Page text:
Iran, U.S. step cautiously toward dialogue

Signals from both Tehran and Washington are often misinterpreted and the subject of attack on the domestic stages in both countries.

Morteza Nikoubazl/Reuters
Populist: Iranian President Mahmoud Ahmadinejad at a meeting with Bolivian President Evo Morales in Tehran on Monday.
Scott Peterson/Getty Images/File
Ayatollah: Iran's supreme leader Ayatollah Sayed Ali Khamenei suggested Ahmadinejad would see another term.

The language from both Tehran and Washington seems as bellicose as ever. This week, an Iranian general said aggression against his country will start a "world war" and Democratic presidential hopeful Sen. Barack Obama vowed that if elected he would not allow Iran to box Israel "into a corner."

But a look behind much of the public rhetoric coming from the United States and Iran reveals that both countries, while still bitterly at odds over many issues, are taking increasingly bold steps to foster dialogue.

"America has no choice but to look to Iran for dialogue" to help solve crises in Iraq, Lebanon, the Middle East peace process, and Iran's own nuclear issue, says Sadegh Kharazi, Iran's former ambassador to Paris.

"But they want that dialogue without paying a price," says Mr. Kharazi. "Why does America [on one hand] make positive language, but on another put a lot of sanctions upon Iran? This is a double-standard [so] there isn't any trust on the Iranian side."

Nor is there much trust on the US side, where Iran's nuclear power program is seen as a cover to build nuclear weapons and Iran is accused of aiding Shiite militias in Iraq.

The numerous "signals" crafted by each side are prone to misinterpretation or attacked at home as evidence of "weakness." And the possibilities are complicated by the upcoming US election and the June 2009 contest in which Iran's hard-line President Mahmoud Ahmadinejad will be up for reelection.

The Bush administration has toned down talk of a "regime change" and threats of military strikes, and even floated the idea of staffing the US interests section in Tehran – currently run by Switzerland – with American diplomats for the first time since the 1979-1980 hostage crisis. In July, the US sent senior diplomat William Burns to Geneva to hear Iran give a response to an incentives package to convince Iran to suspend uranium enrichment.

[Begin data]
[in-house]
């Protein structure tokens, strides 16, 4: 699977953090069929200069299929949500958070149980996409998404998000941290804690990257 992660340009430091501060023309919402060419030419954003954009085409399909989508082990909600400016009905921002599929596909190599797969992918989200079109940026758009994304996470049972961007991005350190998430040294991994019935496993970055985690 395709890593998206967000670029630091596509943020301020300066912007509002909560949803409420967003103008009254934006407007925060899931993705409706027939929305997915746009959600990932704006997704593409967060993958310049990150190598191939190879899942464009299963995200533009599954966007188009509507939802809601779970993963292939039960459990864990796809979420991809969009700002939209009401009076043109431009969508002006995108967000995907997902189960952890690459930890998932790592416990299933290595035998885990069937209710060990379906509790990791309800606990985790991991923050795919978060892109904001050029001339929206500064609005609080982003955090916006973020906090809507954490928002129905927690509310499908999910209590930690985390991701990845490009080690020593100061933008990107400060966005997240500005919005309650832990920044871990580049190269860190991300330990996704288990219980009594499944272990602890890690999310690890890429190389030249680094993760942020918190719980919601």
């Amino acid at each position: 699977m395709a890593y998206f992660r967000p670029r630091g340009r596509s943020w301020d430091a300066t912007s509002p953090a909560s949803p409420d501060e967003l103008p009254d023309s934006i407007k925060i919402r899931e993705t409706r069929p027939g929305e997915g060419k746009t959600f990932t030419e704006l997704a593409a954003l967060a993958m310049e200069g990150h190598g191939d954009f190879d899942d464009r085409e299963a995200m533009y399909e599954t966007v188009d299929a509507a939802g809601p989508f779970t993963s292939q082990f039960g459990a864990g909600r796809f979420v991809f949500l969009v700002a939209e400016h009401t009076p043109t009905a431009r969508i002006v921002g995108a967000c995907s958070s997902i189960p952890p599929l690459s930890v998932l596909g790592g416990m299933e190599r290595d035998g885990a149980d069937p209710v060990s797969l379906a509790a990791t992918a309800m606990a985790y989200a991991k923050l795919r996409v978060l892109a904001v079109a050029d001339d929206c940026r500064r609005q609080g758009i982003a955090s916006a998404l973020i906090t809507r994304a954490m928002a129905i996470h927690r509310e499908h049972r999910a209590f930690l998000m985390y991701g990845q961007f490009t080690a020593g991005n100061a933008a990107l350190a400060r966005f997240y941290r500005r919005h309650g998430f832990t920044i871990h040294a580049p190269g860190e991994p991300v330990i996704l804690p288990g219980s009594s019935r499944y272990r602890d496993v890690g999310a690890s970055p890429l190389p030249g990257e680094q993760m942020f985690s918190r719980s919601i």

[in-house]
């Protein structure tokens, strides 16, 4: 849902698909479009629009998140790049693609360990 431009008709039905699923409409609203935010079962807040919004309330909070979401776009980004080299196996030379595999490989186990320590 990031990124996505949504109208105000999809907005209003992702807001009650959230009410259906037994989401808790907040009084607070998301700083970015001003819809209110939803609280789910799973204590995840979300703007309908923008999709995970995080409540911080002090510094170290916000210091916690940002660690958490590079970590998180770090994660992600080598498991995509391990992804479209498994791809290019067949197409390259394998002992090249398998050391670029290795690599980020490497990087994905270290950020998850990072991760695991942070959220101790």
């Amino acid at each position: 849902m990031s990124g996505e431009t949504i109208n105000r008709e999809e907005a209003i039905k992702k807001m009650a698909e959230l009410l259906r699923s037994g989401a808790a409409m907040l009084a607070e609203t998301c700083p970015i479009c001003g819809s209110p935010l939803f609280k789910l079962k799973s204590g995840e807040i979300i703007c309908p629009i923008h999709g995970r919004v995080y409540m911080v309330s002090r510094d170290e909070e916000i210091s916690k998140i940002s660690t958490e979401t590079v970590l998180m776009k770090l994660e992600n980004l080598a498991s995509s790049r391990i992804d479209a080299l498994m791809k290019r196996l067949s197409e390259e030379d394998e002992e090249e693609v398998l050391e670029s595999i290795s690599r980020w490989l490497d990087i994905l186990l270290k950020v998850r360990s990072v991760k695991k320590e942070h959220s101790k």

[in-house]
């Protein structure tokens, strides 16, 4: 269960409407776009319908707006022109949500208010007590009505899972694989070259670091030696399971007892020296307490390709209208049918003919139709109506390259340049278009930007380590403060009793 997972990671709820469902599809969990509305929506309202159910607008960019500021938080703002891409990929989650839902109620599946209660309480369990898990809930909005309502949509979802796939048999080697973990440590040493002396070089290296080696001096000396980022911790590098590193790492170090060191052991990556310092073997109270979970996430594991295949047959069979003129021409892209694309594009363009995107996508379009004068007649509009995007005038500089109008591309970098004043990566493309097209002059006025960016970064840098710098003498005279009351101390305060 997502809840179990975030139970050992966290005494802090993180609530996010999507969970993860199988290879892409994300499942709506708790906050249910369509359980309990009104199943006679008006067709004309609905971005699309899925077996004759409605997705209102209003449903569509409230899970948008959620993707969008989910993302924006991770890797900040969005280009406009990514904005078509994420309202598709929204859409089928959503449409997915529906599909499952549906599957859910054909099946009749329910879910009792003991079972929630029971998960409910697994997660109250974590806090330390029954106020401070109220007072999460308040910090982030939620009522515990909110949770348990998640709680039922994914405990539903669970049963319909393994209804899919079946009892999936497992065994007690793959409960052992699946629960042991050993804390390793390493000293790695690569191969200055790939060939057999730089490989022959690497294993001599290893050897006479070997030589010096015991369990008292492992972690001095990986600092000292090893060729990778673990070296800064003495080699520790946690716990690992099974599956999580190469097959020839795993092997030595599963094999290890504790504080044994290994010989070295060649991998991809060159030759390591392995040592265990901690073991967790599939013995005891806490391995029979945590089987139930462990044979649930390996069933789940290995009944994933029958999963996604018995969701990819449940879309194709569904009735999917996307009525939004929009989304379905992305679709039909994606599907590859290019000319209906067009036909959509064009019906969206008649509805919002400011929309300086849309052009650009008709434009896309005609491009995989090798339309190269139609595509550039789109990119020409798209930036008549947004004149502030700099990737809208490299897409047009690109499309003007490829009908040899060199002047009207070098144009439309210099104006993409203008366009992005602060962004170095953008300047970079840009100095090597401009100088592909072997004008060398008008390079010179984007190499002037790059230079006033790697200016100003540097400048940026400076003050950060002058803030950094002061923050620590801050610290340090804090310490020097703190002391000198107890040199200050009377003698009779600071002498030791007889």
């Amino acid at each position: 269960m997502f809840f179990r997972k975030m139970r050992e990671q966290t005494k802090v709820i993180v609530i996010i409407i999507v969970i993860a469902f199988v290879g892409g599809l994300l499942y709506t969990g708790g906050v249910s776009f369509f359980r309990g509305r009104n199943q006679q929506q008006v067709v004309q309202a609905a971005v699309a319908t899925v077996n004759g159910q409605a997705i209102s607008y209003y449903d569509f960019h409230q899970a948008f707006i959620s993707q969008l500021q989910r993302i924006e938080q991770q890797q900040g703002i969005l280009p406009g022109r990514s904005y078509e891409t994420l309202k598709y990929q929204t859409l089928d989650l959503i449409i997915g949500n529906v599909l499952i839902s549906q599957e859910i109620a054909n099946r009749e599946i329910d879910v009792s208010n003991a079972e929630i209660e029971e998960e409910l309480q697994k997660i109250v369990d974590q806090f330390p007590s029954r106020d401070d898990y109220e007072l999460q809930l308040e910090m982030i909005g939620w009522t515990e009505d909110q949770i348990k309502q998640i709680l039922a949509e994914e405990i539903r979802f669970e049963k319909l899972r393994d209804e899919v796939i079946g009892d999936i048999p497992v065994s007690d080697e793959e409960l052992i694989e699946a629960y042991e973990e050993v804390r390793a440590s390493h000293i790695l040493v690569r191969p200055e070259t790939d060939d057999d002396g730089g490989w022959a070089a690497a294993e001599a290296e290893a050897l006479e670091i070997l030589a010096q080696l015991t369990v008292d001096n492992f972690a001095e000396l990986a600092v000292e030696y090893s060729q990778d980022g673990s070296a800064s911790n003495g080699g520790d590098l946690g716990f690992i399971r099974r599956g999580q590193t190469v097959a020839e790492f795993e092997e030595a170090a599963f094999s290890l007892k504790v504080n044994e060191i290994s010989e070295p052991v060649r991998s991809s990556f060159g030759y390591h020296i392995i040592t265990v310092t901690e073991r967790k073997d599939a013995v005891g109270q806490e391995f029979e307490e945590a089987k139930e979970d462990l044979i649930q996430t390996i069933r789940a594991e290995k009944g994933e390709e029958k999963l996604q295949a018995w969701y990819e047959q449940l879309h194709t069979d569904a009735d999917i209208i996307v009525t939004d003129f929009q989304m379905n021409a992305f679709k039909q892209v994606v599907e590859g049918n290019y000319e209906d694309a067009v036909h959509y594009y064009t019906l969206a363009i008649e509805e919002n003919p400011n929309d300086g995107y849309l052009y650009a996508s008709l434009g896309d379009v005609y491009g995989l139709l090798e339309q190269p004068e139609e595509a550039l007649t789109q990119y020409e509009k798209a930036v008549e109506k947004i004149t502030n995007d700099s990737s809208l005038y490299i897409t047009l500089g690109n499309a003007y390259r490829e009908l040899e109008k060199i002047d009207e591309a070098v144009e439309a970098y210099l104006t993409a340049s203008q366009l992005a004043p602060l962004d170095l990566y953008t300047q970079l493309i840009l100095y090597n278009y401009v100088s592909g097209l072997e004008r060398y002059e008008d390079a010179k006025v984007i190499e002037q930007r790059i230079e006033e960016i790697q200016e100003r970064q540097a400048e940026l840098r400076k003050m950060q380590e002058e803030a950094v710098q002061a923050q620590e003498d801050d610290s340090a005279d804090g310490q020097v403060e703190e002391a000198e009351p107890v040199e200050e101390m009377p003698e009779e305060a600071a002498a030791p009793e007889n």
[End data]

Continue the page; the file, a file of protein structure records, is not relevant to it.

Each side feels today that they can negotiate from a position of strength: Iran's regional influence has risen since the US removed next-door foes Saddam Hussein and the Taliban; the US because it has helped engineer some positive gains in Iraq for the first time in five years. But many suspicions remain.

"I can't predict, but I'm not very optimistic at the moment," says Seyed Mohammad Marandi, the head of North American Studies at Tehran University. "I don't see this administration in Washington having the courage to make significant changes, and I don't think either [US presidential] candidate will do it."

Even the US interests section could be built on misconceptions, he says.

"The Americans think – and this is ridiculous – they will destabilize the [Islamic] system with a handful of diplomats," says Mr. Marandi. "What they don't realize is that [Iran] is a lot more stable than any other US ally in the region. There is no reason to doubt this state will last 30, 40, or 50 more years."

Still, Ahmadinejad's conservative credentials have enabled him to do more than any previous Iranian president since the 1979 Islamic revolution to reach out to the US. His liberal predecessor, Mohammad Khatami, spoke of a "dialogue of civilizations" and the "great American people." But those efforts were blocked by conservative opponents.

Ahmadinejad has written a letter to President Bush, another to the "American people," and said last year in New York that Americans could be "great friends" of Iran. He has also spoken approvingly of American diplomats running the US interests section in Tehran.

Ahmadinejad will be traveling to New York again later this month to address the United Nations. Along with anti-Zionist diatribes, he continues to call on the US to "change its approach" to countries and "respect" Iran.

As Mr. Khatami's efforts to reach out to the West were denounced by hard-liners as a betrayal of the revolution, Ahmadinejad's bona fides are not in doubt. "Now they trust Ahmadinejad, the Revolutionary Guard trusts Ahmadinejad, so they don't fear that he's going to sacrifice or compromise the regime," says an Iranian analyst in Tehran who asked not to be named.

"Ahmadinejad is hell-bent on creating some sort of rapprochement between Iran and America. He sees that as the key to Iran's future," says the analyst.

"Making peace with America will reduce the pressure on the regime," adds the analyst. "It will be the most amazing election campaign boost you could possibly have because this is the golden egg."

Any expectation in the US that Ahmadinejad would suffer automatic defeat next year because of Iran's dire economy was tempered last week by Iran's supreme religious leader.

"Do not think that this year is your last year as head of the government," Ayatollah Sayed Ali Khamenei told the president and his cabinet. "Imagine that this year, plus the four that follow, you will be in charge and plan and act accordingly."

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